Export (0) Print
Expand All

Socket.BeginAccept Method (Socket, Int32, AsyncCallback, Object)

Begins an asynchronous operation to accept an incoming connection attempt from a specified socket and receives the first block of data sent by the client application.

Namespace:  System.Net.Sockets
Assembly:  System (in System.dll)

[HostProtectionAttribute(SecurityAction.LinkDemand, ExternalThreading = true)]
public IAsyncResult BeginAccept(
	Socket acceptSocket,
	int receiveSize,
	AsyncCallback callback,
	Object state
)

Parameters

acceptSocket
Type: System.Net.Sockets.Socket

The accepted Socket object. This value may be null.

receiveSize
Type: System.Int32

The maximum number of bytes to receive.

callback
Type: System.AsyncCallback

The AsyncCallback delegate.

state
Type: System.Object

An object that contains state information for this request.

Return Value

Type: System.IAsyncResult
An IAsyncResult object that references the asynchronous Socket object creation.

ExceptionCondition
ObjectDisposedException

The Socket object has been closed.

NotSupportedException

Windows NT is required for this method.

InvalidOperationException

The accepting socket is not listening for connections. You must call Bind and Listen before calling BeginAccept.

-or-

The accepted socket is bound.

ArgumentOutOfRangeException

receiveSize is less than 0.

SocketException

An error occurred when attempting to access the socket. See the Remarks section for more information.

Connection-oriented protocols can use the BeginAccept method to asynchronously process incoming connection attempts. Accepting connections asynchronously gives you the ability to send and receive data within a separate execution thread. This overload allows you to specify the accepted socket in the acceptSocket parameter. If this parameter is null, the accepted socket is created by the BeginAccept method. You can specify the number of bytes to accept in the initial transfer in the receiveSize parameter.

Before calling the BeginAccept method, you must call the Listen method to listen for and queue incoming connection requests.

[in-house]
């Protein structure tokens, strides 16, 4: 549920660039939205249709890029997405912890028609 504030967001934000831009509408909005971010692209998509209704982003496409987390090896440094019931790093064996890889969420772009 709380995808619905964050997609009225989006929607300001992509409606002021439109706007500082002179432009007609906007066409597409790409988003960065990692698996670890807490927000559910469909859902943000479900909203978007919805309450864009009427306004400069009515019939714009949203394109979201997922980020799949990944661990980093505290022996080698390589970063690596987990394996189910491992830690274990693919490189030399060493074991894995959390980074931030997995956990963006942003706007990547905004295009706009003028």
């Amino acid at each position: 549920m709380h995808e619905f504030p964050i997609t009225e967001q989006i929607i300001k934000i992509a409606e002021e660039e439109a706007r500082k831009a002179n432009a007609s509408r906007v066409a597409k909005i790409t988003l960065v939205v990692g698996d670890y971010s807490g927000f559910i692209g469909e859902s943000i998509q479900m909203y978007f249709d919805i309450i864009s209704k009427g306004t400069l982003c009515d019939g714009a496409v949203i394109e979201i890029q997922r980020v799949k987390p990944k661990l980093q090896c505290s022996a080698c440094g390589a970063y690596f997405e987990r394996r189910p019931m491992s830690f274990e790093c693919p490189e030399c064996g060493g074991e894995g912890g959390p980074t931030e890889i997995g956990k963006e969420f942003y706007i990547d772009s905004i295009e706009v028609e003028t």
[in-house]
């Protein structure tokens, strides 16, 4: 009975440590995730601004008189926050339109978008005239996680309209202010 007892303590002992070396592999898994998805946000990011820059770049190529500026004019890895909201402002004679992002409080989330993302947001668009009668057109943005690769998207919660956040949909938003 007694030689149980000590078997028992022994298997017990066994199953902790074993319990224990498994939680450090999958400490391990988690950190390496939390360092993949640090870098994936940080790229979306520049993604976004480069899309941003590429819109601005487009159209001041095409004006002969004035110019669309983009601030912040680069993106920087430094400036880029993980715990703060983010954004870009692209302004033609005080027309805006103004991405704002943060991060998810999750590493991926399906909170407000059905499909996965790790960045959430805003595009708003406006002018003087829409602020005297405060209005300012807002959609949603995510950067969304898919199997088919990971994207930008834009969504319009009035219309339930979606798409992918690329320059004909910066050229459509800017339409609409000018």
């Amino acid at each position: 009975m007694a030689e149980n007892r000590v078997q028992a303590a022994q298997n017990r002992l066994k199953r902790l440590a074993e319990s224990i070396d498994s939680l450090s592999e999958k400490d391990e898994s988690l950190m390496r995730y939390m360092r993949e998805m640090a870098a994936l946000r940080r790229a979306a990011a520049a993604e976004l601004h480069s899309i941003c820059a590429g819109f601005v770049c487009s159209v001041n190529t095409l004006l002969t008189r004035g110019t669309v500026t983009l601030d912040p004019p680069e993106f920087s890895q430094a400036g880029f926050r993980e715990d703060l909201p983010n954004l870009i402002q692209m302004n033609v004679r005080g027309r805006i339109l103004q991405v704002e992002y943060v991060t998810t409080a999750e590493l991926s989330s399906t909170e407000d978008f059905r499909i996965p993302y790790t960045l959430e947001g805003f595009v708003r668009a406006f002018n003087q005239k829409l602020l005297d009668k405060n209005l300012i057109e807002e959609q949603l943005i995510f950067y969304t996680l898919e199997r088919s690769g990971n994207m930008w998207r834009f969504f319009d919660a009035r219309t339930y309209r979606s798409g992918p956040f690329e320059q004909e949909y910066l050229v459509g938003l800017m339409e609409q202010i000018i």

You must create a callback method that implements the AsyncCallback delegate and pass its name to the BeginAccept method. To do this, at the very minimum, you must pass the listening Socket object to BeginAccept through the state parameter. If your callback needs more information, you can create a small class to hold the Socket and the other required information. Pass an instance of this class to the BeginAccept method through the state parameter.

Your callback method should invoke the EndAccept method. When your application calls BeginAccept, the system usually uses a separate thread to execute the specified callback method and blocks on EndAccept until a pending connection is retrieved.

EndAccept returns a new Socket object that you can use to send and receive data with the remote host. You cannot use this returned Socket to accept any additional connections from the connection queue. If you want the original thread to block after you call the BeginAccept method, use WaitHandle.WaitOne. Call the Set method on a ManualResetEvent in the callback method when you want the original thread to continue executing.

The system may also use the calling thread to invoke the callback method. In this case, the CompletedSynchronously property on the returned IAsyncResult will be set to indicate that the BeginAccept method completed synchronously.

For additional information on writing callback methods, see Callback Sample.

To cancel a pending call to the BeginAccept method, close the Socket. When the Close method is called while an asynchronous operation is in progress, the callback provided to the BeginAccept method is called. A subsequent call to the EndAccept method will throw an ObjectDisposedException to indicate that the operation has been cancelled.

NoteNote

You can use the RemoteEndPoint property of the returned Socket object to identify the remote host's network address and port number.

NoteNote

If you receive a SocketException, use the SocketException.ErrorCode property to obtain the specific error code. After you have obtained this code, refer to the Windows Sockets version 2 API error code documentation in the MSDN library for a detailed description of the error.

NoteNote